Wind farms produce one third of Ireland's energy in first half of the year

Wind Farms Produce One Third Of Ireland's Energy In First Half Of The Year
Wholesale electricity prices fell by 35% in June compared to the same month last year. Photo: PA Images
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Wholesale electricity prices were 35 per cent lower in June compared to the same month of 2022.

Wind Energy Ireland's monthly report states wholesale prices per megawatt-hour fell from €181.84 in June 2022 to €117.11 last month.


The data also found Irish wind farms produced one third of the island's electricity over the first six months of the year, but accounted for just 20 per cent in June due to the spell of good weather.

On June 24th, wind farms provided over half of Ireland's energy demand for the day.

On days with the most wind power wholesale prices fell even further to €106.98, but rose to €134.97 on days when predominately fossil-fuel sources were required.

The considerable drop in wholesale prices of late has been seen across the energy sector, however, these reductions have not yet been passed on to consumers in their bills.


Speaking last month, Minister for Finance Michael McGrath said the price decreases are taking too long to be reflected in the bills of Irish customers, despite acknowledging the complexities of pricing in the energy sector.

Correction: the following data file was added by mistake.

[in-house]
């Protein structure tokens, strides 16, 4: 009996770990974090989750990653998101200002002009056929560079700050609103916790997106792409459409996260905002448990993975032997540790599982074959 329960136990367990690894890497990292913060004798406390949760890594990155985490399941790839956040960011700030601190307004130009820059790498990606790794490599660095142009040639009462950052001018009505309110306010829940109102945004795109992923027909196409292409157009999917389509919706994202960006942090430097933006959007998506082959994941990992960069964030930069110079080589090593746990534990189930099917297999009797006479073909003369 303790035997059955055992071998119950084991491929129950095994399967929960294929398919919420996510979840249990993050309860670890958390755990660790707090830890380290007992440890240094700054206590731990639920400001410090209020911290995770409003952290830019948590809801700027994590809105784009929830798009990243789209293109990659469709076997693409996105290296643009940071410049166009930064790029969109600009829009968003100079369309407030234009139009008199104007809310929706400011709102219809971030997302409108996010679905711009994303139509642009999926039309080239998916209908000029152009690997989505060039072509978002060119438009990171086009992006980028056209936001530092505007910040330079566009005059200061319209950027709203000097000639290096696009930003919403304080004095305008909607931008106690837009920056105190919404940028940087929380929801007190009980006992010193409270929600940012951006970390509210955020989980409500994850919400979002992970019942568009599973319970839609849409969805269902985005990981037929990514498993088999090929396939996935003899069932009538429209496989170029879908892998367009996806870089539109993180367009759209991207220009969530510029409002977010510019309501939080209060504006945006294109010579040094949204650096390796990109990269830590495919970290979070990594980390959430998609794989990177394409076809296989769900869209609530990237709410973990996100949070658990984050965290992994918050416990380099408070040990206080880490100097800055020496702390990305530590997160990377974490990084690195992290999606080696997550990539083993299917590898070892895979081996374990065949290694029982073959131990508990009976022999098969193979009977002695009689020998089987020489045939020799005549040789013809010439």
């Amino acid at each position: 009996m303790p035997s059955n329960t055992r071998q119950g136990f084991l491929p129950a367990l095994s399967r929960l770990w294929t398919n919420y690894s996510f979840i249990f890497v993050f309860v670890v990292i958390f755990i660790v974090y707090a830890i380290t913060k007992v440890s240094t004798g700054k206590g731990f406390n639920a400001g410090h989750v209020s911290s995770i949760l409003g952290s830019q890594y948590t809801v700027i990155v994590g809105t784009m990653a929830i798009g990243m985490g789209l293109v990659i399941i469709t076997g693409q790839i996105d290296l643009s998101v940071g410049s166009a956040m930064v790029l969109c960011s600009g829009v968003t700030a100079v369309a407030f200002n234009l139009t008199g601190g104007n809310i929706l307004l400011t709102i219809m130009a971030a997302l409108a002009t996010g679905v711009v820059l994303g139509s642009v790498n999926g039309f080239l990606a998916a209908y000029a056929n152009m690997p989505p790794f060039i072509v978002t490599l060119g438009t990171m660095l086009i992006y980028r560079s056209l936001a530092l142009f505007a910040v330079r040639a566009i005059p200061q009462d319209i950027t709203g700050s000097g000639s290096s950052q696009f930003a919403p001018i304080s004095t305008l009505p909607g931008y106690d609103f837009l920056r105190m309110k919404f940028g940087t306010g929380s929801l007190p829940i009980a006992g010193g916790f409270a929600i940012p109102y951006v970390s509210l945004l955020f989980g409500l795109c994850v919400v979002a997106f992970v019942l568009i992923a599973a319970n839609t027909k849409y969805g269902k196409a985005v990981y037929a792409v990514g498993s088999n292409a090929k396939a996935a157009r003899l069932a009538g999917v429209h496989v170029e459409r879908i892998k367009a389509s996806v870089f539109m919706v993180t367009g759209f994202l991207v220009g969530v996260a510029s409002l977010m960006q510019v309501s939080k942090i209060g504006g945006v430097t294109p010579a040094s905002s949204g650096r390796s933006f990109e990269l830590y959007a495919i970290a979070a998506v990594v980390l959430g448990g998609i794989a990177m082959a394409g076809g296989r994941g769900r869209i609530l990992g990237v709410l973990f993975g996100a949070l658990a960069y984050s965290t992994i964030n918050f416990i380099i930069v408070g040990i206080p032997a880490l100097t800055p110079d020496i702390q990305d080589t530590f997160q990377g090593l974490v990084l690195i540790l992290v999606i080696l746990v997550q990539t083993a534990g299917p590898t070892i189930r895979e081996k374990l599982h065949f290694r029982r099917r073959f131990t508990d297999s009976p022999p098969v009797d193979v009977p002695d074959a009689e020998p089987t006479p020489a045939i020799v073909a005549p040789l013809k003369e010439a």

Wind Energy Ireland chief executive Noel Cunniffe said 2023 has been a strong year so far for Irish wind farms, protecting Irish energy customers from "the worst effects of relying on expensive imported gas".

"New wind farms, along with solar and battery projects, will be connecting before the end of 2023 but we really need to accelerate the delivery of onshore and offshore renewables if we are to reach our legally-binding carbon emissions reduction targets," he warned.

On pricing, Mr Cunniffe added: "The fall in the average price of wholesale electricity in comparison to June 2022 is welcome news.

"However, average prices before the fossil fuel energy crisis were between €50 and €70 per megawatt-hour so there is still some way to go for consumers to see significant benefits."

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